Spiritual friendship and communication are important at every stage of the path. It progresses from being a practice and an aid to growth to being an expression of Insight – a compassionate activity. Intimate communication is an essential part of the spiritual path for everyone whether beginner or a Buddha. In friendship we can experience a victory over self-centredness. Friendship makes it easier to be other regarding. Friendship forms the experiential basis for expanding Metta – the expansion of Metta is the road to Insight. As Bhante Sangharakshita puts it in Living with Kindness: “forgetting the self as a reference point, no longer asking what any given situation means for you alone, you can go on indefinitely and happily expanding the breadth and depth of your interest and positivity. This is the essence of the spiritual life: to bring about a state in which the whole movement and tendency of our being is expansive, spiralling creatively outwards and upwards.” Page136.

The other area I want to talk about as an element of the way of compassion leading to Insight, is the area of taking responsibility within the spiritual community. There are different aspects to the practice of taking responsibility. Firstly, there is taking responsibility for ourselves. This means taking responsibility for our actions and taking responsibility for our states of mind. It also means taking responsibility for creating and using the conditions which conduce to spiritual progress. Although it is essential that we have guidance and spiritual friends, we must not expect that our spiritual friends do everything for us. We have to act, we have to make our own conditions, we have to examine our own hearts and minds.

The next aspect of taking responsibility is understanding that the spiritual community is not something external to you that you dip into now and then. It can’t be a hobby. It is only a spiritual community for you to the extent that you are part of it. So it’s important to feel yourself as part of the community – not as a customer or passenger or client. This means engaging in whatever way you can, being involved in classes and study groups, helping out in one way or another, listening and responding, learning and sharing. Sometimes I see people very excited and inspired becoming mitras and everyone is uplifted and happy, but then some people just fade away. Without contact there is no community – just the idea of a community. So taking responsibility here means seeing and understanding that your participation is important to the existence of the spiritual community and acting accordingly.

Another aspect of taking responsibility is sharing whatever understanding, inspiration, happiness or perspectives we have gained with other people; that is, with other people who are interested. Taking responsibility is another way of talking about compassionate activity and it is worth noting that there isn’t really any other kind of compassion than active compassion. Buddhist compassion – karuna – is an activity rather than a special feeling or emotion. So practice in the way of compassion is active whereas practice in the way of wisdom is more inclined to be contemplative. We need both the way of wisdom and the way of compassion, contemplation and action.

These are the two broad paths of practice that lead to Spiritual Death and Rebirth and they also give expression to Spiritual Death and Rebirth. So this aspect of spiritual life is called the Stage of Spiritual Death or Spiritual Vision or Bhante has also referred to it as a Stage of Openness and the Stage of Reality. Whatever words we use, whatever images come to mind, the important thing is to have a sense of this expanding consciousness that is less and less concerned with self and with personal preference and personal security and more and more consumed by the activity of compassion. I believe it is better to understand this as a direction and a tendency that is continuously clarifying and strengthening in your life and which over time opens up new perspectives, new vistas of spiritual understanding and new levels of letting go of self concern. These new perspectives, new understanding and vision, manifest in greater clarity, greater commitment and a greater creativity.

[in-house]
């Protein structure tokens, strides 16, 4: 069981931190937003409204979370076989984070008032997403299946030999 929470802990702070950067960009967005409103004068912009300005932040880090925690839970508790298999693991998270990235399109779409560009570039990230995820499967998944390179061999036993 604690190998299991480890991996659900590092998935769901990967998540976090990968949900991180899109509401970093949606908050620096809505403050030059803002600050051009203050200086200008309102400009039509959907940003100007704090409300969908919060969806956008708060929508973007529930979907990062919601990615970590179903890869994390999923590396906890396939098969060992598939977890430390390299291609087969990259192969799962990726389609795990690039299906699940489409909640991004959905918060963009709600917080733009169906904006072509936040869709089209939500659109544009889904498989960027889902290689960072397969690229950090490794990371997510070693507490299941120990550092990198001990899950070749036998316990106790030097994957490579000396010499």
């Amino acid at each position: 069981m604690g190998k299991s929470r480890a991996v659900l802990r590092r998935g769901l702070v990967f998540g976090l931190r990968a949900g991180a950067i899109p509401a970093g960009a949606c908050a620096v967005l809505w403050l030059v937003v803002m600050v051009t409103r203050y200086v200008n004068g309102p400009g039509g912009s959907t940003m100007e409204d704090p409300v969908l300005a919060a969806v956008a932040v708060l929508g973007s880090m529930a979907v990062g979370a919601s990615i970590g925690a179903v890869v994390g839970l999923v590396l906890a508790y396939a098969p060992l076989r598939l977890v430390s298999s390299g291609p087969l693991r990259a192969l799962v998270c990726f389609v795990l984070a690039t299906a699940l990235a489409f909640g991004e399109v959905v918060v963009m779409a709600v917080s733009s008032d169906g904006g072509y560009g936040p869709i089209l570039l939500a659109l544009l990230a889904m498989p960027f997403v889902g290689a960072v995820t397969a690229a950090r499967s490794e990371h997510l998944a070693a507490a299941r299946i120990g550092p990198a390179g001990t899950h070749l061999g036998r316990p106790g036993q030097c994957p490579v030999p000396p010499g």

Commitment is a wholehearted engagement with the spiritual path, spiritual practice and spiritual friends because we have seen and experienced enough to know that if we continue it will bear fruit in a meaningful life of wisdom and compassion. Creativity is the expansive, other regarding activity of someone who has some Insight into the nature of Reality. Bhante contrasts it with habit and reactivity which is how we behave when we are still concerned to protect and defend and enhance our ego identity, our sense of a separate, vulnerable and fixed self. Creativity is about breaking the habit of being a particular kind of person. It is about creating yourself afresh. As we become more committed and creative this will manifest in our lifestyle and in our relationship to Dharma practice and to the spiritual community. Our lifestyle will become simpler, less complex and frenetic and more integrated with our deepest values. It will become more an expression of what we truly understand to be meaningful and worthwhile in life. Sometimes this means making quite big changes, perhaps for ethical reasons or simply in order to bring more sanity and tranquillity into our lives. This is not necessarily a painful, disruptive eruption in one’s life; it can be more like growing up and leaving behind the things of childhood, which in this case might be things like status and instant gratification.

As we become more committed and creative we are also likely to find that Dharma practice has much more of the flavour of positive emotion and expansiveness, and is less and less about our problems or emotional upsets. And as that happens we will find ourselves wanting to serve the spiritual community in whatever way we can, by giving ourselves wholeheartedly and supporting the institutions of the spiritual community in all sorts of ways.

When we reach the Stage of Spiritual Death or Spiritual Victory we will naturally want to devote our lives to the service of something greater than ourselves. We will find that we can say the Transference of Merits and Self Surrender at the end of the sevenfold puja and really mean it: “my personality throughout my existences, my possessions and my merit in all three ways I give up without regard to myself. May I become that which maintains all beings so long as all have not attained to peace.”